In many cultures death is a taboo subject  a word that evokes sorrow and loss. In Mexico this is not the case as every year from October 31st – November 2nd  the people turn death on its head and celebrate Dia de los Muertos, Day of the Dead. 

November 1st All Saints Day remembers deceased children (known as little angels), November 2nd All Souls Day remembers the departed adults.

Day of the Dead Alter

To an outsider celebrations may be seen as macabre, but in Mexico death is considered to be a part of life. It is a festive and thoughtful time, families reunite at homes and graves to share memories of loved ones and mock the spectre of death with costume, dance and song.


Day of the Dead Alter and Decorations

The origins can be traced back to Catholic pageantry and Aztec traditions. Though celebrations vary from region to region the most traditional take place in the town of Patzcuaro home of the Purepecha tribe, a colonial city in the state of Michoacan, in the western central highlands and at Island of Jatizio which lies in the middle of Lake Patzcuaro.

Day of the Dead Alter
Flower sellers
Orange Marigolds used to create elaborate arches
Orange Marigolds
Childs Grave
Cleaning the family graves

Cemeteries become a focal point for the people; they are a hive of activity as families tend to the gravesites.

Tombs are scrubbed, the women folk sweep away the detritus whilst the men and boys paint the vivid stone crossed mausoleum before adorning the tombs with bright orange marigolds.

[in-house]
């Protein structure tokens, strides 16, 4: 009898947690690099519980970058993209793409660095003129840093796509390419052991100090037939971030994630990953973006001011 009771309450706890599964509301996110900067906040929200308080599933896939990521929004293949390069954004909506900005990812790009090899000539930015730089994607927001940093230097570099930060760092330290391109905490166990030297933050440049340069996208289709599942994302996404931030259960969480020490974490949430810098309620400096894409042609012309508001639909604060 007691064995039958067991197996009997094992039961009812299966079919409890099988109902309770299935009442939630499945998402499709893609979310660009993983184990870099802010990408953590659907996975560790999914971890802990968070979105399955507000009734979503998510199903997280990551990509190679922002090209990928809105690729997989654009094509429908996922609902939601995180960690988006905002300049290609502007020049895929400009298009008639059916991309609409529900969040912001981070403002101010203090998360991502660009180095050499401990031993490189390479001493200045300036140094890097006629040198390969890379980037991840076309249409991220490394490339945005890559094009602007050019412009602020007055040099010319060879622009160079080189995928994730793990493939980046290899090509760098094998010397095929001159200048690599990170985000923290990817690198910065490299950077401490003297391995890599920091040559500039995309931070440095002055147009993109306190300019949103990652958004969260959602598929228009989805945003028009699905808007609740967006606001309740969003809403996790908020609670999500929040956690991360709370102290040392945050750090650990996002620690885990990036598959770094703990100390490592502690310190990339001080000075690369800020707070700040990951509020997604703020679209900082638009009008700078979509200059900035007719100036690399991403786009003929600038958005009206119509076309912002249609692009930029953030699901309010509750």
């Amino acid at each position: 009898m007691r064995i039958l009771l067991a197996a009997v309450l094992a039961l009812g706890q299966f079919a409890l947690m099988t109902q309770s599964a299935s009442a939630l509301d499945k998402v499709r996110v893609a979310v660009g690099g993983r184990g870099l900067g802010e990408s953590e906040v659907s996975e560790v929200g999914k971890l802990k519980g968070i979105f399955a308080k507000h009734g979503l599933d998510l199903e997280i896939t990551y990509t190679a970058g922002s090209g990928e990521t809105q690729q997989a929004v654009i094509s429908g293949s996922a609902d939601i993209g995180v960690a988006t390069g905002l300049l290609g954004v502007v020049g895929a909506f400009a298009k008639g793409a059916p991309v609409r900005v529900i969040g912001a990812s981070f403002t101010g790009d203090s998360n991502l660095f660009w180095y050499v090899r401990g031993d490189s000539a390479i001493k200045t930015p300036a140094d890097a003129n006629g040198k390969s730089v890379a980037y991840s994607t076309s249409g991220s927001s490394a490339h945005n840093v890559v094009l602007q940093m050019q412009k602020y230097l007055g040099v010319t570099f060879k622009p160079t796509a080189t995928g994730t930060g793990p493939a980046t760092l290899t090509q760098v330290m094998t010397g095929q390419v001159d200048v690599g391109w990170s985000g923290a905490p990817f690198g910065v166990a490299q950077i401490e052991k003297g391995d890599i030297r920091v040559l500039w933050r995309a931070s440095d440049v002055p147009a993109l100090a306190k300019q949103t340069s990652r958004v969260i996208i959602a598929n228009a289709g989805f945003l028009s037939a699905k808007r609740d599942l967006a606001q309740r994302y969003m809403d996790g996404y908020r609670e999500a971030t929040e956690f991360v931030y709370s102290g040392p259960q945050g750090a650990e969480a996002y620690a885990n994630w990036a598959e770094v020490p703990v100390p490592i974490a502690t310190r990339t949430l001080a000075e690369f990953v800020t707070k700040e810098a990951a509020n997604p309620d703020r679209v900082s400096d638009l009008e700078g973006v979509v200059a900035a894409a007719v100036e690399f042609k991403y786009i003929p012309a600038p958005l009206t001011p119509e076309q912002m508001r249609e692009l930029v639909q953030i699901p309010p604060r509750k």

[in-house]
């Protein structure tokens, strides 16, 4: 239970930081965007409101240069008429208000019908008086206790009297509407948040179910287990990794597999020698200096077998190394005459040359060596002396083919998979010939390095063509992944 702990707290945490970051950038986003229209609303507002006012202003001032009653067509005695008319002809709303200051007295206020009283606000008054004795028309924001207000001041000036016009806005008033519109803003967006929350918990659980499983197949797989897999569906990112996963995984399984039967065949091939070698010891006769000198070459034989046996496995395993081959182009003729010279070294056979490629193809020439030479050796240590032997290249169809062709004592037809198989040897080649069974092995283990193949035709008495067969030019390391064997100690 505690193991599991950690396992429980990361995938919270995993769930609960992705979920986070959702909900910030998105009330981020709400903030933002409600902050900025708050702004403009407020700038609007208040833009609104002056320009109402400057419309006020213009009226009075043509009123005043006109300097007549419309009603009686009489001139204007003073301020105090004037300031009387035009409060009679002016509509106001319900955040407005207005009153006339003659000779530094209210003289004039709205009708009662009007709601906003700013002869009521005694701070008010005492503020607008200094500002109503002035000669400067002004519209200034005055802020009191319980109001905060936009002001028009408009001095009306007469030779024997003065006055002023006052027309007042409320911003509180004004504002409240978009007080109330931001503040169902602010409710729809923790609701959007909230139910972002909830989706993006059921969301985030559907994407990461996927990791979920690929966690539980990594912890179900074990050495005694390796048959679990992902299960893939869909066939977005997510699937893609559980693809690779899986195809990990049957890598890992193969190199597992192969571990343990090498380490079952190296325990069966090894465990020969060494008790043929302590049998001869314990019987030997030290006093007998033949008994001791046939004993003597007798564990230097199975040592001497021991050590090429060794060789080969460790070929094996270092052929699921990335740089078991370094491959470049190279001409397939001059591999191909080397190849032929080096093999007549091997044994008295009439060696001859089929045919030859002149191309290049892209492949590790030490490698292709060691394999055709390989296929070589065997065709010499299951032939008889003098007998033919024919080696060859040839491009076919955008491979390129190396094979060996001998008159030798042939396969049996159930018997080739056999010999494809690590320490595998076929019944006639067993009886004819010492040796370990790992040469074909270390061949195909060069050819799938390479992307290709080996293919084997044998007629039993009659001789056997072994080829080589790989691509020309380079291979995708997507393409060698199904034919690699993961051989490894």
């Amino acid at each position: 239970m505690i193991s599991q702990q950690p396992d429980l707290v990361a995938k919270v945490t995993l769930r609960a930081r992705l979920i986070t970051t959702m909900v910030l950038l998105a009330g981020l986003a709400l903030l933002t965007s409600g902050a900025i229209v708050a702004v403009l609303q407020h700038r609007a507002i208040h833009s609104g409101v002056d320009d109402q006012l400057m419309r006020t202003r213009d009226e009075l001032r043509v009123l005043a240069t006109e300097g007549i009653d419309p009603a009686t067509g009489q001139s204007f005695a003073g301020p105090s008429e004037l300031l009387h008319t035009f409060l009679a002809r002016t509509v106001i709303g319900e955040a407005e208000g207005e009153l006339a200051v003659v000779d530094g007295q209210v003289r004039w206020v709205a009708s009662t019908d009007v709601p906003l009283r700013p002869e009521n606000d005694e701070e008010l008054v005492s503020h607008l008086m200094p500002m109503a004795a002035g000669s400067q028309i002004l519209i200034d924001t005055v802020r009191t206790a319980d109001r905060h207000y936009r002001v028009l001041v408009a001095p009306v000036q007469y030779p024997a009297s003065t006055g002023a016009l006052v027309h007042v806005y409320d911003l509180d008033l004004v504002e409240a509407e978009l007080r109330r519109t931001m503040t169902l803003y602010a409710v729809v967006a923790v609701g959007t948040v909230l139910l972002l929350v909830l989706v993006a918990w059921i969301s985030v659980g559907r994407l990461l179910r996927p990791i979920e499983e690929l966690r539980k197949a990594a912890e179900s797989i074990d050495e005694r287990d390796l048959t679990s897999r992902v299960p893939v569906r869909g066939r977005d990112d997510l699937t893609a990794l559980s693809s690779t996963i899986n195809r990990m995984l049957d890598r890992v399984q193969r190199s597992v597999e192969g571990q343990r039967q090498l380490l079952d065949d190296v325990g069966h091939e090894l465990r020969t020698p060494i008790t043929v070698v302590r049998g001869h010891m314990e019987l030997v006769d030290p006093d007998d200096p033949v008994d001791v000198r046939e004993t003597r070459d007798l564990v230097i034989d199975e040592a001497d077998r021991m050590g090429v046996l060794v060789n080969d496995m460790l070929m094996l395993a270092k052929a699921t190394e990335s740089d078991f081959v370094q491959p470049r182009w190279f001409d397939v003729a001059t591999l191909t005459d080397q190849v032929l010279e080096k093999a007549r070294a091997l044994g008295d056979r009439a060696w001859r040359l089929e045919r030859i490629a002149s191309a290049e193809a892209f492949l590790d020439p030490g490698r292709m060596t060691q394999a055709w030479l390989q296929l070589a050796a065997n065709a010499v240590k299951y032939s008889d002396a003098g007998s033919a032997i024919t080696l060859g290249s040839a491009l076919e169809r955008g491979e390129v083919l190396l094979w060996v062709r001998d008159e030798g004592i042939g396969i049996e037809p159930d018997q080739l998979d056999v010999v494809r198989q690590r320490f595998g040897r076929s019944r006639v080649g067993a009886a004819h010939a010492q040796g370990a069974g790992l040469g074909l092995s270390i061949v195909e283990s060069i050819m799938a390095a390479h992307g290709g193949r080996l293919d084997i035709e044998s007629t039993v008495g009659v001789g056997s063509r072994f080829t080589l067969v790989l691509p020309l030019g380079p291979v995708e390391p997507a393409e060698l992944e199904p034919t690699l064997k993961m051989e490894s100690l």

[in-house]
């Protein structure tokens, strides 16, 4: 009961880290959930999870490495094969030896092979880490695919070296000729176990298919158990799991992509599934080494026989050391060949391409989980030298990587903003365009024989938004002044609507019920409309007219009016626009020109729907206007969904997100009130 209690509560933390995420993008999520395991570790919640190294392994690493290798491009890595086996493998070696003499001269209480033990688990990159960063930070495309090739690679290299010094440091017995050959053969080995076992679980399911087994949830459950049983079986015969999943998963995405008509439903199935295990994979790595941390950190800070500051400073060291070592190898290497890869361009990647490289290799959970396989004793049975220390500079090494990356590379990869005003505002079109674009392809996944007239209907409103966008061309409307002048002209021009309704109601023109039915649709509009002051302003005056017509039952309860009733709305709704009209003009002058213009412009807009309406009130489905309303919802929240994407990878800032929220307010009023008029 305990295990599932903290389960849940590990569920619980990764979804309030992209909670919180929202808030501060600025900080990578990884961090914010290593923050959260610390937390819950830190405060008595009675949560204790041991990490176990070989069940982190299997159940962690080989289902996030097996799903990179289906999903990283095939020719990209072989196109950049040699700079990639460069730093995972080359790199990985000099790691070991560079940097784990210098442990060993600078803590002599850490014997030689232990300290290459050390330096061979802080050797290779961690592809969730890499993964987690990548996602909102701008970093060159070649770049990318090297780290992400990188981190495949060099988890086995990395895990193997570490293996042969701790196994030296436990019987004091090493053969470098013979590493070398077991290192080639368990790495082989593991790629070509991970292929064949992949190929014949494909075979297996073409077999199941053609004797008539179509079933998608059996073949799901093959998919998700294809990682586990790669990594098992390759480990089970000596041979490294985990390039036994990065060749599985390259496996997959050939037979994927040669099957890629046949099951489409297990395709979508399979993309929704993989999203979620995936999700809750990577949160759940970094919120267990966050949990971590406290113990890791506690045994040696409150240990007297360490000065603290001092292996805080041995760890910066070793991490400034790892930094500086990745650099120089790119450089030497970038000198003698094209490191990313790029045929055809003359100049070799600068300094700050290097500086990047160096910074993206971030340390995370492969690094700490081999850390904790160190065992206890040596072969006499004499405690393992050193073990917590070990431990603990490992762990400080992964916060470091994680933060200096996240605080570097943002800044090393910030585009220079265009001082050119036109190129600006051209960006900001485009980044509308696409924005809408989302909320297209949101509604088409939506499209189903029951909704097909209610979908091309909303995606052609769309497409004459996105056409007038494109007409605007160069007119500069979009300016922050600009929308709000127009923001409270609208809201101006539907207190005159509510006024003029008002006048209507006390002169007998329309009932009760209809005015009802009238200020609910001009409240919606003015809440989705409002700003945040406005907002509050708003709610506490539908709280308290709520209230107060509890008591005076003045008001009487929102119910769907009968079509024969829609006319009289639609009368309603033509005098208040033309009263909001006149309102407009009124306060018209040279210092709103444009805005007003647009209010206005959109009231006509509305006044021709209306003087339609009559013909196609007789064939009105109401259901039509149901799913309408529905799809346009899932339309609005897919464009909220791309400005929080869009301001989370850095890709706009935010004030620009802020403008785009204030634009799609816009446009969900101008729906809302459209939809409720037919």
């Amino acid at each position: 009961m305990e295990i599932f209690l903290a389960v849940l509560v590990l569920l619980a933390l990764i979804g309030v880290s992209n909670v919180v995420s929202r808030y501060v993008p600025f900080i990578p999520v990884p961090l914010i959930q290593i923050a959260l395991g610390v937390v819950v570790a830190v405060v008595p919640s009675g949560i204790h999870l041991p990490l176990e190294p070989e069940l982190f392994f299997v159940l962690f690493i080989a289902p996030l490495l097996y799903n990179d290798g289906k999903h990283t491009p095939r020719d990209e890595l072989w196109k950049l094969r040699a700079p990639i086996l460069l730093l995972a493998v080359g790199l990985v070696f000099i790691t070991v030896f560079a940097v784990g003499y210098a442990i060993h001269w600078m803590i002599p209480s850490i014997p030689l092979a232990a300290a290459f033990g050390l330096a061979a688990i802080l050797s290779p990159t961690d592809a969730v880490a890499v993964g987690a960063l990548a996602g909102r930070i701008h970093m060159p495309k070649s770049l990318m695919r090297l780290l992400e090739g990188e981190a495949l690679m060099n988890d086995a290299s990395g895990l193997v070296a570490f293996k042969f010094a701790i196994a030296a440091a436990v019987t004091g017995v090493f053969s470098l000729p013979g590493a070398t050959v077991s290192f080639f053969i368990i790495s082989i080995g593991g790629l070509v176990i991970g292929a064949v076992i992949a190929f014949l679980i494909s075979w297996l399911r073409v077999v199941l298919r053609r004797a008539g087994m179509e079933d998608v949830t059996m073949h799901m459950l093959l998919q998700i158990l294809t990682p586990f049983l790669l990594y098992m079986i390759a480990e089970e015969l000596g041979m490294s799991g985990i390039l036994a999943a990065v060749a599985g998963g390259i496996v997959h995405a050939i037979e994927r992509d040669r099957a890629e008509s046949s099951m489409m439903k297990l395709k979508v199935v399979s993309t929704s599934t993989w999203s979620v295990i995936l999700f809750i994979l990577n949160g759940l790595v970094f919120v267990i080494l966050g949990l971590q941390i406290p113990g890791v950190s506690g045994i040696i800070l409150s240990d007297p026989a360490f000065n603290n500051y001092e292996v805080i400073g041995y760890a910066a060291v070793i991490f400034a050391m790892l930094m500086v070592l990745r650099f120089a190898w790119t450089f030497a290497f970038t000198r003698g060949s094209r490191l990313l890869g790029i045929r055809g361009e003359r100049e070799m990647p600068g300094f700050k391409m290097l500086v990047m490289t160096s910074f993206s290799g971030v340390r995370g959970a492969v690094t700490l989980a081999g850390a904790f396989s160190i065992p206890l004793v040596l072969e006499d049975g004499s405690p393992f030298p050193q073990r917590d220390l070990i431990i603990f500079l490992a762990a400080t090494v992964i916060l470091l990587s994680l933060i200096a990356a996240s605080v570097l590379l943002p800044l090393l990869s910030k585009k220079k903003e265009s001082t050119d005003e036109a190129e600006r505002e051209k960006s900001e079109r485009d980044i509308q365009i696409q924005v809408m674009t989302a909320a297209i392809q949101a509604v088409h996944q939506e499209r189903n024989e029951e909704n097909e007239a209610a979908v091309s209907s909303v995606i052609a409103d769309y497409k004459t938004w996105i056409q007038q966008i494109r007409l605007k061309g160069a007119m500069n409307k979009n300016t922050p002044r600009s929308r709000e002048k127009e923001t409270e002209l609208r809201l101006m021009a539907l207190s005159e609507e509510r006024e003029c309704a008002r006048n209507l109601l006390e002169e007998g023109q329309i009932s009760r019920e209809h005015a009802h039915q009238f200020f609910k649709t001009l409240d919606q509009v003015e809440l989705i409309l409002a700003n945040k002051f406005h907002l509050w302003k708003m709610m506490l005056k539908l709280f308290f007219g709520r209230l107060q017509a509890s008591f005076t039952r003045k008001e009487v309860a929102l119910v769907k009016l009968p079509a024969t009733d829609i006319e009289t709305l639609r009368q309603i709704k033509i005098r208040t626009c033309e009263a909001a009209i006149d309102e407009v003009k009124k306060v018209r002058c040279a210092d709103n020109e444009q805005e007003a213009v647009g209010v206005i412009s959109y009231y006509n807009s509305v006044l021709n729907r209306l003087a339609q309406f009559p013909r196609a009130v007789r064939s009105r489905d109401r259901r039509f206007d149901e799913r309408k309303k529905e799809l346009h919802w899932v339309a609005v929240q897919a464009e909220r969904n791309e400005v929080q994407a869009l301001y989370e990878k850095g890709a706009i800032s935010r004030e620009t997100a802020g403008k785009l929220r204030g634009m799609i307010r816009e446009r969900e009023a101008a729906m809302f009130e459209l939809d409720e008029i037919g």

Cleaning the family graves
Cleaning the family graves
Bread of the Dead
Sugar skulls
Chocolate skulls

There are also displays of skeleton crafts and toys created to decorate homes and graves which depict people from all walks of life, policemen, teachers, barbers and musicians.


Remembering the Dead
Day of the Dead Market

Colourful market stalls line the squares and side streets of the town selling pan de muerto, (bread of the dead), and confectionery.

The old and young gather to share the bittersweet pleasure of exchanging sugar and chocolate skulls baring the names of the departed.




Remembering the Dead

 Family altars are lovingly assembled, each soul represented by a candle and sometimes a photograph of the deceased.
An offering of a favourite drink or snack will be left for each visiting spirit.



Night time vigil at the graveyards
Baskets of food for the souls
Candlelit graves
Night time Vigil
Candlelit graves
Night time Vigil

And finally the peaceful vigil kept through the night as friends and families crowd the cemeteries to await the arrival of their loved ones.

The women pray and men chant through the chilly night air pungent with incense, bathed by candle light.

Each year the spirits return to eat and drink with the living.

Baskets of food for the souls
Night time celebrations

The photographs illustrate how the Mexican people celebrate their rites of communion between the living and the dead, with beauty, caring and humour as the two are intricately entwined. 

They show how family rituals are passed down through the generations and demonstrate how symbols which would seem unsettling at another time and place blend peacefully with the landscape during the festivities of Day of the Dead.






Liz Barry


145 Gwynedd Avenue
Swansea SA1 6LJ,
South Wales, UK

Phone number

00 44 7961892890


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